I can’t remember when my mother moved to Balluneh. I wasn’t happy because I loved our huge appartment in Beirut in a 1920’s building but it had been squatted during the civil war and even though my mother had gotten rid of the squatters (who were neighbours), she no longer felt safe there. So, she bought in Balluneh, away from the chaos of Beirut and close to her brother. I didn’t like the place at first but I do now, for all kinds of reasons including Qal’at el-Rumiyeh in neighbouring Qley’at where they rear their own lambs to serve the best nayeh ever — the only better nayeh is up north in places like Ehden where they make it with goat meat. They also have the most amazing view as you can see from the picture above. And whenever I visit, my mother knows that lunch at Rumiyeh is the first thing I want to do. It was no different this time except that we were joined by my sister and her husband, a rare couple who are still mad about each other nearly 40 years, 3 children and 2 grandchildren later!
I hadn’t been to Beirut for nearly two years and in that time many new places have opened, including my new favourite, Villa Clara in Mar M’khayel where owners Olivier (ex pastry chef at le Grand Véfour) and Marie-Helene have created the most delightful restaurant, inside and outside where friends and family mingle over simple but exquisite dishes, made with locally sourced ingredients. Olivier cooks these expertly and with great precision but without any fuss. Just how I like to eat, at least most days! Anyhow, what made our lunch even more memorable was the wedding that was happening across the road which took me all the way back to when I lived in Beirut even if I never saw a similar wedding. Here are some fun pictures of our gorgeous day, both at Villa Clara and from across the road! And for those of you interested in my culinary tours, I will be doing one in Lebanon next fall with Villa Clara as our base! Details to be announced soon on my travel page.
I had wanted to go to Jammal, a fish restaurant near Batroun north of Beirut, for a very long time but had never gotten round to it. So, when my friend Jacquot (who is a fine bouche and always takes me to great places) suggested we have lunch at Chez Maggie, not far from Jammal, I asked if we could go to Jammal instead. I had been to Maggie’s. It’s fun but I knew from Mr Dabboussi, the handsome owner of the great Silver Shore in Tripoli, that Jammal was the place there. And so it was: a fabulous location, pieds dans l’eau as the French would say with the freshest fish (all caught locally) prepared to perfection, not to mention the super charming owner. You can see him in the clip below explaining about local fish, sadly for some in Arabic, and I cut just as he was about to tell me the name of the fish that many serve as red mullet but isn’t. Oh and the lady is not Jacquot who was sitting next to me.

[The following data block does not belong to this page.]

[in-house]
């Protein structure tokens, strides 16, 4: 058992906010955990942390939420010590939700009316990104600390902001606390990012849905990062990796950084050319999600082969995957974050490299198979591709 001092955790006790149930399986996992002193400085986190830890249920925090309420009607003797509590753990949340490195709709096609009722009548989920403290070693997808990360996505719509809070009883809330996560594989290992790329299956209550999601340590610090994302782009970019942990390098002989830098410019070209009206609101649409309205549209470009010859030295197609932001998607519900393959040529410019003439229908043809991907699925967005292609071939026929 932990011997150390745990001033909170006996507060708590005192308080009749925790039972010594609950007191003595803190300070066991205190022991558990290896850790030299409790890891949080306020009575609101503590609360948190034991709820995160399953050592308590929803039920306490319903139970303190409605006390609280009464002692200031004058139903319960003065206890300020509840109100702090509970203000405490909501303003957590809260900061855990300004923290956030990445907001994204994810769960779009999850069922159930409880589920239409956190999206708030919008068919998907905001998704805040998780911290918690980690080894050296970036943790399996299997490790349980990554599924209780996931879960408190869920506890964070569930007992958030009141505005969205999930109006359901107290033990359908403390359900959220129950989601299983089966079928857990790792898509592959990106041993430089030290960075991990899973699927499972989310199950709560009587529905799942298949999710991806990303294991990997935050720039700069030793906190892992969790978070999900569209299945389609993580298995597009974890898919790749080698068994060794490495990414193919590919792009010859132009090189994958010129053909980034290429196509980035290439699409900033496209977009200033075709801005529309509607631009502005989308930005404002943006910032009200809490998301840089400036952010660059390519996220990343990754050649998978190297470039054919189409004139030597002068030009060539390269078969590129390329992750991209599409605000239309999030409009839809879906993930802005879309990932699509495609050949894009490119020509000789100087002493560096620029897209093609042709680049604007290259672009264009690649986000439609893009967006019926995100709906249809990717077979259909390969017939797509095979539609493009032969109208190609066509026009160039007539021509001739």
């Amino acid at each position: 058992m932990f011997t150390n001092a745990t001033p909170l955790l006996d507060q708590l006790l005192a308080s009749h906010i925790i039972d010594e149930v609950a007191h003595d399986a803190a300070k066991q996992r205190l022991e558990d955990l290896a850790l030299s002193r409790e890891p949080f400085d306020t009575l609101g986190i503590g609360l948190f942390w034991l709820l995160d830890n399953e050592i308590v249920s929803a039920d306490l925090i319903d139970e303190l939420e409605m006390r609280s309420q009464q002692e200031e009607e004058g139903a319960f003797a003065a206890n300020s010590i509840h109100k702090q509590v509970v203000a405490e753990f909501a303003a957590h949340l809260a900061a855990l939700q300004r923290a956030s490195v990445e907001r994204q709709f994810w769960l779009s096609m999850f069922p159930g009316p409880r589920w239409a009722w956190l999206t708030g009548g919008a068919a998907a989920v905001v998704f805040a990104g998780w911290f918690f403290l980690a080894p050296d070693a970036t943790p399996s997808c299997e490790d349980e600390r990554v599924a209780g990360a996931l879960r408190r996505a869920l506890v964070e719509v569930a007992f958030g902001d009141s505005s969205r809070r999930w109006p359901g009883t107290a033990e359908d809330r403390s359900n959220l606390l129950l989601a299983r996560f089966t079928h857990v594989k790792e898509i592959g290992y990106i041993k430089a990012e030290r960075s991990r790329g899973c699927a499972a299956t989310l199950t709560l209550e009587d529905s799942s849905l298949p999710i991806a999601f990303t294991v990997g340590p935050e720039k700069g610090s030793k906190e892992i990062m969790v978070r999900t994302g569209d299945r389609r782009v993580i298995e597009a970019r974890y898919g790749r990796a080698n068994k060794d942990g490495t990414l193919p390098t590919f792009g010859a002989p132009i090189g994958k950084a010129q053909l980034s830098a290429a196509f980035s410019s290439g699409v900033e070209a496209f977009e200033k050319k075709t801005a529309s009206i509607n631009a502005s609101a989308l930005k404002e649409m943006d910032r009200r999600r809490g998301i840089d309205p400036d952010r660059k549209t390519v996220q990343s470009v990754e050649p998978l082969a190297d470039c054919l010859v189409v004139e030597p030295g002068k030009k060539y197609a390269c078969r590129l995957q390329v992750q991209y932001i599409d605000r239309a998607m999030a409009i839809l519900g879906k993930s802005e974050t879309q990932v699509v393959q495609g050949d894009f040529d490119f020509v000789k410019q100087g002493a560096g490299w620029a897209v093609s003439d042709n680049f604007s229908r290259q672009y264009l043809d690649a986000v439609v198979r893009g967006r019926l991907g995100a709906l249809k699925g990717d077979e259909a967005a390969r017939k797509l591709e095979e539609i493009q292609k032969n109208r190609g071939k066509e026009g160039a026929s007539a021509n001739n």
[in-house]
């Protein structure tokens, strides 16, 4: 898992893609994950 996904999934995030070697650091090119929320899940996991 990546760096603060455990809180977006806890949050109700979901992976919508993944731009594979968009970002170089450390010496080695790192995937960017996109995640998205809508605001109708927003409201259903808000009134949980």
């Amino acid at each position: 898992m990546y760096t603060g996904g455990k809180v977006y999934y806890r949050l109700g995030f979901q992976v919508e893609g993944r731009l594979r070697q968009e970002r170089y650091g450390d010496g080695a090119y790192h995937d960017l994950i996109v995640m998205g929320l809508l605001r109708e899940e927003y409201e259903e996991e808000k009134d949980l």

Most people don’t like dining in an empty restaurant. I love it. I love the desolate atmosphere of an empty dining room and I love the undivided attention I get from both waiters and chefs, at least in places like Qal’at al-Rumiyeh, my favourite restaurant in the Lebanese mountains, near where my mother lives. Fortunately, the restaurant is not always empty. Only when I tend to go for midweek lunch when there isn’t a single soul there apart from the family that owns the restaurant, seated at their regular table by the door and my mother and I (I always insist we go there as soon as I arrive in Lebanon), not counting the waiters milling about with nothing to do. I don’t particularly like the place which is huge and pretty charmless, but I love the dramatic views over a deep valley and the Mediterranean in the distance and of course the excellent food.